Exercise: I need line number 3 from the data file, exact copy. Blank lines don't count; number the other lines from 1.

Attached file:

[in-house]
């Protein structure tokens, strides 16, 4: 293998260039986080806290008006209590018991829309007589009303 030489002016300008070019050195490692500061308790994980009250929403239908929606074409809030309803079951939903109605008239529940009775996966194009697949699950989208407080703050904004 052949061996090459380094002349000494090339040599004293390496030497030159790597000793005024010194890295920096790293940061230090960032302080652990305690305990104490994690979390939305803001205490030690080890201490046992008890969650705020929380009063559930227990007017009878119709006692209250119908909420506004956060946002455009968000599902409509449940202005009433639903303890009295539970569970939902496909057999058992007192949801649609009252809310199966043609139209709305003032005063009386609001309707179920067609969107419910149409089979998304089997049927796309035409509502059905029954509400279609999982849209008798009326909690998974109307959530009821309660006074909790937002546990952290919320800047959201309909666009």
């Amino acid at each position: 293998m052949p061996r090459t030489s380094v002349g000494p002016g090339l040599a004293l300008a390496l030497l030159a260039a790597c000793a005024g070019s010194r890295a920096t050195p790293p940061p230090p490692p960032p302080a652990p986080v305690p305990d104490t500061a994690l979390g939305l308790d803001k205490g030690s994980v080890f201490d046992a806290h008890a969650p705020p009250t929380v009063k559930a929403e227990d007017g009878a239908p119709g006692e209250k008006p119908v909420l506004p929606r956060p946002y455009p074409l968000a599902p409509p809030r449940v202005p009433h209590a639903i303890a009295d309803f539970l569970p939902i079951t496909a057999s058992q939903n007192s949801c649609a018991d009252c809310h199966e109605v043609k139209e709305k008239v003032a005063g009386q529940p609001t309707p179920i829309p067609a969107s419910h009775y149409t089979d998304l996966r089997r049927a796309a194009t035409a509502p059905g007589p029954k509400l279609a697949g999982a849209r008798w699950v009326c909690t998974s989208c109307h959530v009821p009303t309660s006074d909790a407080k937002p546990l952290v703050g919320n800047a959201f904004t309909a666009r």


């Amino acid at each position: 293998m052949p061996r090459t030489s380094v002349g000494p002016g090339l040599a004293l300008a390496l030497l030159a260039a790597c000793a005024g070019s010194r890295a920096t050195p790293p940061p230090p490692p960032p302080a652990p986080v305690p305990d104490t500061a994690l979390g939305l308790d803001k205490g030690s994980v080890f201490d046992a806290h008890a969650p705020p009250t929380v009063k559930a929403e227990d007017g009878a239908p119709g006692e209250k008006p119908v909420l506004p929606r956060p946002y455009p074409l968000a599902p409509p809030r449940v202005p009433h209590a639903i303890a009295d309803f539970l569970p939902i079951t496909a057999s058992q939903n007192s949801c649609a018991d009252c809310h199966e109605v043609k139209e709305k008239v003032a005063g009386q529940p609001t309707p179920i829309p067609a969107s419910h009775y149409t089979d998304l996966r089997r049927a796309a194009t035409a509502p059905g007589p029954k509400l279609a697949g999982a849209r008798w699950v009326c909690t998974s989208c109307h959530v009821p009303t309660s006074d909790a407080k937002p546990l952290v703050g919320n800047a959201f904004t309909a666009r």